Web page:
Mets fire Valentine after last-place finishPosted: Tuesday October 01, 2002 11:44 AM
Updated: Wednesday October 02, 2002 3:01 PM
NEW YORK (AP) -- Manager Bobby Valentine was fired by the New York Mets on Tuesday, two days after they finished last in the National League East and two seasons after the team reached the World Series.
The team put together a $95 million payroll last winter, bringing in Roberto Alomar, Mo Vaughn, Roger Cedeno and others, but it struggled all year and was embarrassed by accusations last month that at least seven players were smoking marijuana this season.
"We put very good players in place who didn't play very well. It's best to jump-start and get a manager to motivate these players and get the best out of the veterans and the young players," owner Fred Wilpon said at a news conference.
"I believe these guys are as good as we all thought they were. We thought it was a very competitive team. We still believe they're very competitive, but we were disappointed, and I think the players will be far, far better next year."
Wilpon, who had insisted late in the season that he planned to keep Valentine, said he met the manager Tuesday morning to inform him of the decision.
"For me, this is a painful decision following a very painful season," he said earlier in a statement.
Wilpon said a search for Valentine's successor will begin immediately.
Valentine just finished the second year of a three-year contract, and the Mets will be responsible for his 2003 salary of about $2.7 million. The Mets finished 75-86, in last place in the NL East for the first time since 1993 and below .500 for the first time in six years. In his six-plus seasons with the Mets, Valentine was 536-467, reaching the playoffs in 1999 and 2000.
"I believe it's the right move for the organization," general manager Steve Phillips said.
"We all knew we were being evaluated. We all accept a level of responsibility for that failure. It goes to performance on the field. I tend to agree that we didn't get the most out of the players on the field."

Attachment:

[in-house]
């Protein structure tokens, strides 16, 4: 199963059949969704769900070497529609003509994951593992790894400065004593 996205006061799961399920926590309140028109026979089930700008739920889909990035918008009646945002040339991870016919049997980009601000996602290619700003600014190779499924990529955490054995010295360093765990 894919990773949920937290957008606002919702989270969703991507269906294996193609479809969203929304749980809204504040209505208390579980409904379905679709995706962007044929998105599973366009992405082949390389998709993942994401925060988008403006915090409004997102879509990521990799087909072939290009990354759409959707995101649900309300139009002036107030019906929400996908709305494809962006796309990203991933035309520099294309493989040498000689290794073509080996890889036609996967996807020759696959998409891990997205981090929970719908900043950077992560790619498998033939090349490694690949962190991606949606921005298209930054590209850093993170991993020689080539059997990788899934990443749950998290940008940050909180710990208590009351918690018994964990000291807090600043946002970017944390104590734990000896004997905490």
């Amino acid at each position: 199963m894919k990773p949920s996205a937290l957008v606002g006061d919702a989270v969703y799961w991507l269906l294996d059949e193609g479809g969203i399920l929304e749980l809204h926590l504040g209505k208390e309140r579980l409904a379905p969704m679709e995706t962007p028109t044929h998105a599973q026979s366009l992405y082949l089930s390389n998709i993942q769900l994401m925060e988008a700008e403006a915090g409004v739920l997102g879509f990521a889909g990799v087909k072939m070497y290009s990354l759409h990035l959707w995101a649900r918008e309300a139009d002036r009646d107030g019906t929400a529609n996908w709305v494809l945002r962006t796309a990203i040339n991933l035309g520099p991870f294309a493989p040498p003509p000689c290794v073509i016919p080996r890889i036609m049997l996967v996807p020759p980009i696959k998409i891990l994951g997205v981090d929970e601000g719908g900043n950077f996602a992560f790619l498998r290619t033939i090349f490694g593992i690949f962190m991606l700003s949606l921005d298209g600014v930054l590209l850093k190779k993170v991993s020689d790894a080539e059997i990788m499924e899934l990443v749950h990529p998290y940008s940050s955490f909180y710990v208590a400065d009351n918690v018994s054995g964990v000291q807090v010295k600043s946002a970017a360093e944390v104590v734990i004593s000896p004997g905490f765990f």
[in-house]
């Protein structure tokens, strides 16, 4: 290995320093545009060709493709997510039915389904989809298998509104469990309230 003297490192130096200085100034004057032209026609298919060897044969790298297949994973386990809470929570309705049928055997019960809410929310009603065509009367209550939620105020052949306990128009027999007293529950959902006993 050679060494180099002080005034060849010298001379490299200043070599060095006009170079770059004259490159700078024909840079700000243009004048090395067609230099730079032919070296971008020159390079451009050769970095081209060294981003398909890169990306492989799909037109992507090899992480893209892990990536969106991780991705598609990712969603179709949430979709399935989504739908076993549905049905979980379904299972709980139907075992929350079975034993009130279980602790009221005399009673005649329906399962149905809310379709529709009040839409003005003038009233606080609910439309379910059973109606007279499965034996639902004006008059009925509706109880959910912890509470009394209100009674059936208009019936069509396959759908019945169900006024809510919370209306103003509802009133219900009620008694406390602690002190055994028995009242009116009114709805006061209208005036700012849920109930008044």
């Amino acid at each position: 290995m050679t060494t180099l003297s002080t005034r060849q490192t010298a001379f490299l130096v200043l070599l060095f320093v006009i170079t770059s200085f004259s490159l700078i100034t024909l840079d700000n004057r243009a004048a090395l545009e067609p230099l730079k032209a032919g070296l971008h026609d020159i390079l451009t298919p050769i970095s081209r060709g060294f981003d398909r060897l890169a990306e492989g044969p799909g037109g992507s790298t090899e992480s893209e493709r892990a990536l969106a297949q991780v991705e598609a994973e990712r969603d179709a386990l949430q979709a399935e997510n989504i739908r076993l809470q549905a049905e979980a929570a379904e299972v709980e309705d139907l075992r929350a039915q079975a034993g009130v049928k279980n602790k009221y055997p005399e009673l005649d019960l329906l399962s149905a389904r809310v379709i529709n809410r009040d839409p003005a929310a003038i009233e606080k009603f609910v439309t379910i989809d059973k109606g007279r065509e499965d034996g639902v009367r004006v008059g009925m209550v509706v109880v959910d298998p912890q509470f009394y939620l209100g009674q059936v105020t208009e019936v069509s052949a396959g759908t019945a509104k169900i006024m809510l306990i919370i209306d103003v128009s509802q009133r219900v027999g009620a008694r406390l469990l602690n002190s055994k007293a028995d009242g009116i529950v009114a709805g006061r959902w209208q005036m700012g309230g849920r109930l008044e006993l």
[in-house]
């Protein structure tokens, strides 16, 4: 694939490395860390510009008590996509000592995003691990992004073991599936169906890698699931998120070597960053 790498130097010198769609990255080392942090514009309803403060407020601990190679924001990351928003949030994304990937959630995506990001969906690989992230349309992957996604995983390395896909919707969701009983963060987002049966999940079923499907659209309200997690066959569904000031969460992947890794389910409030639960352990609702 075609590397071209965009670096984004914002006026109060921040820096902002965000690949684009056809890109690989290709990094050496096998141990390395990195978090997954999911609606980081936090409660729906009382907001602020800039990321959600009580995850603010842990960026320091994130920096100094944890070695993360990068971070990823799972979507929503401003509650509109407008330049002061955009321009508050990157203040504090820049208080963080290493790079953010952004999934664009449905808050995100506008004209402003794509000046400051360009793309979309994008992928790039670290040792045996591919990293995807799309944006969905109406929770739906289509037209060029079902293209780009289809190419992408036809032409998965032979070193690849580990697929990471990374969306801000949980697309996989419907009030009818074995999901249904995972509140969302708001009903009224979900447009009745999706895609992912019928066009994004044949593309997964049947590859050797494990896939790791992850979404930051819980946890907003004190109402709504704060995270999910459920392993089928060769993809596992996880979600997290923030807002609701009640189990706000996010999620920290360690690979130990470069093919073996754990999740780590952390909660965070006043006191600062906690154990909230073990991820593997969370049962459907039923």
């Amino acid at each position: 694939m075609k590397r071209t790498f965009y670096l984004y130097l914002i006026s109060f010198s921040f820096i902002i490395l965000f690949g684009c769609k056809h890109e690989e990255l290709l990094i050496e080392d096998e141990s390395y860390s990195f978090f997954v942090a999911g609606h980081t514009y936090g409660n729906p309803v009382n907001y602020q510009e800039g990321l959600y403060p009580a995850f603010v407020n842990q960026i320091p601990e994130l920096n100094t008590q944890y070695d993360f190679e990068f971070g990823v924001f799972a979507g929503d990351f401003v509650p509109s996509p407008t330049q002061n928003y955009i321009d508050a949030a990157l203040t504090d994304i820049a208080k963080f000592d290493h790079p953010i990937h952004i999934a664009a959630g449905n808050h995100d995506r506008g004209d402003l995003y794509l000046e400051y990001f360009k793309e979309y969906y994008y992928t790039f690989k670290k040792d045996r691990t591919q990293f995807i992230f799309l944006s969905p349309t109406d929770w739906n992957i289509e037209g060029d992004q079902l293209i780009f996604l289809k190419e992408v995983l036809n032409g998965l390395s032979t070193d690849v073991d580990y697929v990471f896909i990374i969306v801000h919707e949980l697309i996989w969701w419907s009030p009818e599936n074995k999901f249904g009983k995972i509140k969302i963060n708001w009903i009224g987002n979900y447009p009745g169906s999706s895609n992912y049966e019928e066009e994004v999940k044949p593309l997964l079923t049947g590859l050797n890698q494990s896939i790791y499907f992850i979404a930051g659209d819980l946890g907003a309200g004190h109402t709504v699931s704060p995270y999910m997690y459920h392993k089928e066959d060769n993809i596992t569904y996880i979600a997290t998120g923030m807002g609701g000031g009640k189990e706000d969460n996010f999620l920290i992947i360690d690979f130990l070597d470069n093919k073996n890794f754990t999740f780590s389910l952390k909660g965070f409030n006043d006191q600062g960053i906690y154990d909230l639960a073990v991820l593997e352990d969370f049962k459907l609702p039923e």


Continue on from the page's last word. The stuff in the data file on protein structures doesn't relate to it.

Valentine is the fourth manager to be fired since Sunday, the last day of the regular season.
The Chicago Cubs dismissed Bruce Kimm on Sunday, while Hal McRae of Tampa Bay and Luis Pujols of Detroit lost their jobs Monday.
There were eight other managerial changes during the season.
The Mets went into the season with talk of making the playoffs after Phillips revamped the roster. But the team played uninspired baseball almost from the start and there were a number of embarrassments.
"We didn't play the game as well as we should have," Valentine said near the end of the season. "Because of that, I second-guess everything I did. That's totally my responsibility."
The Mets played poor fundamental baseball and were shaken by off-the-field turmoil. Slugger Mike Piazza was questioned about his sexual orientation, and Alomar and Cedeno engaged in a shoving match in the dugout.
There was a public feud and lawsuit between Wilpon and his former partner and co-owner, Nelson Doubleday. Former Mets player Keith Hernandez said the team quit and then apologized for the remark, and finally came the drug report.
Newsday reported last month that seven Mets smoked marijuana during the season, although the newspaper said Tuesday that Wilpon's decision was based on the team's performance in the past two seasons.
The trouble ran all through the roster.
Vaughn took half a season to find his rhythm after missing all of 2001 with an injury. Alomar, a Gold Glove second baseman, made 11 errors, never looked comfortable in the field, and hit a career-low .266.
The Mets were 13th in the league in runs, had the most errors in the majors with 144, and looked nothing like the team that won the NL pennant just two years ago.
Despite all the troubles, the Mets were in contention after winning 11 of 16 games to end July just 41/2 games out of the wild-card lead.
Then came one of the worst months in team history. New York had a 12-game losing streak and didn't win a game at Shea Stadium in August -- part of an NL-record 15-game home losing streak.